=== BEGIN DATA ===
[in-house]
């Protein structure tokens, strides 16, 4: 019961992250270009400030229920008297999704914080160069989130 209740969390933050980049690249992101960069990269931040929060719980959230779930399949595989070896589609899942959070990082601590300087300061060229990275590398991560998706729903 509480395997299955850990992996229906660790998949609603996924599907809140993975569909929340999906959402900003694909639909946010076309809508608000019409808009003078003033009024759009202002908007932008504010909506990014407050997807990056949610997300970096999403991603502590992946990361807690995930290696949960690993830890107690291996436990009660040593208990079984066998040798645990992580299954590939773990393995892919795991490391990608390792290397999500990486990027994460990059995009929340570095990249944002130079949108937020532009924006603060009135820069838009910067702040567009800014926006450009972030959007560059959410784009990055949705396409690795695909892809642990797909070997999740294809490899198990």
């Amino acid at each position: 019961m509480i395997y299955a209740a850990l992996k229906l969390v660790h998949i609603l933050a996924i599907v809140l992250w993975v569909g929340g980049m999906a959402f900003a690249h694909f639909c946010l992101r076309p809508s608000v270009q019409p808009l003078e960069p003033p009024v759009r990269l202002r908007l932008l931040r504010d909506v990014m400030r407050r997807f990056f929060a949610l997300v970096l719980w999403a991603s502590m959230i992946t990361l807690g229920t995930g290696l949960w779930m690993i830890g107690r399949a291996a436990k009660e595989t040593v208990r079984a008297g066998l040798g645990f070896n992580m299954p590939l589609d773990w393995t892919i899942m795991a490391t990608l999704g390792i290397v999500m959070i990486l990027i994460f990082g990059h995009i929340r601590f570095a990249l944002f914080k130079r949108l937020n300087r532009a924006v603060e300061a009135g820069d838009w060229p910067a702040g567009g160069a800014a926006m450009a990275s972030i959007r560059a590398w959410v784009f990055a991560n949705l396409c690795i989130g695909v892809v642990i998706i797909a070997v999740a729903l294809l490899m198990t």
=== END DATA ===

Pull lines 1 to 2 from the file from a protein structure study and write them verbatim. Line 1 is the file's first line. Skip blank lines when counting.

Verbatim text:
[in-house]
């Protein structure tokens, strides 16, 4: 019961992250270009400030229920008297999704914080160069989130 209740969390933050980049690249992101960069990269931040929060719980959230779930399949595989070896589609899942959070990082601590300087300061060229990275590398991560998706729903 509480395997299955850990992996229906660790998949609603996924599907809140993975569909929340999906959402900003694909639909946010076309809508608000019409808009003078003033009024759009202002908007932008504010909506990014407050997807990056949610997300970096999403991603502590992946990361807690995930290696949960690993830890107690291996436990009660040593208990079984066998040798645990992580299954590939773990393995892919795991490391990608390792290397999500990486990027994460990059995009929340570095990249944002130079949108937020532009924006603060009135820069838009910067702040567009800014926006450009972030959007560059959410784009990055949705396409690795695909892809642990797909070997999740294809490899198990």